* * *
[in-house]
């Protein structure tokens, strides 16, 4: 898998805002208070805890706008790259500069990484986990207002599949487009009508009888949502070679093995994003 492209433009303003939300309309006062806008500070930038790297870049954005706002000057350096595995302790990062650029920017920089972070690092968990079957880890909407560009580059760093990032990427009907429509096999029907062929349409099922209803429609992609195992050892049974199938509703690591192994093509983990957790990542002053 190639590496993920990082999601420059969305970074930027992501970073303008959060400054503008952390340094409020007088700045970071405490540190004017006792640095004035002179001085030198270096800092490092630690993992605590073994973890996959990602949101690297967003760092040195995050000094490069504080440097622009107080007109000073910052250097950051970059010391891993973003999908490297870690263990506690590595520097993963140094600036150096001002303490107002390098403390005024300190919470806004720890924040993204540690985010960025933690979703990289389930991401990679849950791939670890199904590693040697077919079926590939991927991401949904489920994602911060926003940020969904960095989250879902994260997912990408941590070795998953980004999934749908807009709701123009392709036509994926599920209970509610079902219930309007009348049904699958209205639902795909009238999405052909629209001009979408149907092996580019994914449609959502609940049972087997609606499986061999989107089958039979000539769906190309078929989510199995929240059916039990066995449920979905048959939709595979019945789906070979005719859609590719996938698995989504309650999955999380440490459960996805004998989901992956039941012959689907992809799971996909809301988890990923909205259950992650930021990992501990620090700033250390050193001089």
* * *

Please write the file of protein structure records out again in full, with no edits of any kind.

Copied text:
[in-house]
């Protein structure tokens, strides 16, 4: 898998805002208070805890706008790259500069990484986990207002599949487009009508009888949502070679093995994003 492209433009303003939300309309006062806008500070930038790297870049954005706002000057350096595995302790990062650029920017920089972070690092968990079957880890909407560009580059760093990032990427009907429509096999029907062929349409099922209803429609992609195992050892049974199938509703690591192994093509983990957790990542002053 190639590496993920990082999601420059969305970074930027992501970073303008959060400054503008952390340094409020007088700045970071405490540190004017006792640095004035002179001085030198270096800092490092630690993992605590073994973890996959990602949101690297967003760092040195995050000094490069504080440097622009107080007109000073910052250097950051970059010391891993973003999908490297870690263990506690590595520097993963140094600036150096001002303490107002390098403390005024300190919470806004720890924040993204540690985010960025933690979703990289389930991401990679849950791939670890199904590693040697077919079926590939991927991401949904489920994602911060926003940020969904960095989250879902994260997912990408941590070795998953980004999934749908807009709701123009392709036509994926599920209970509610079902219930309007009348049904699958209205639902795909009238999405052909629209001009979408149907092996580019994914449609959502609940049972087997609606499986061999989107089958039979000539769906190309078929989510199995929240059916039990066995449920979905048959939709595979019945789906070979005719859609590719996938698995989504309650999955999380440490459960996805004998989901992956039941012959689907992809799971996909809301988890990923909205259950992650930021990992501990620090700033250390050193001089």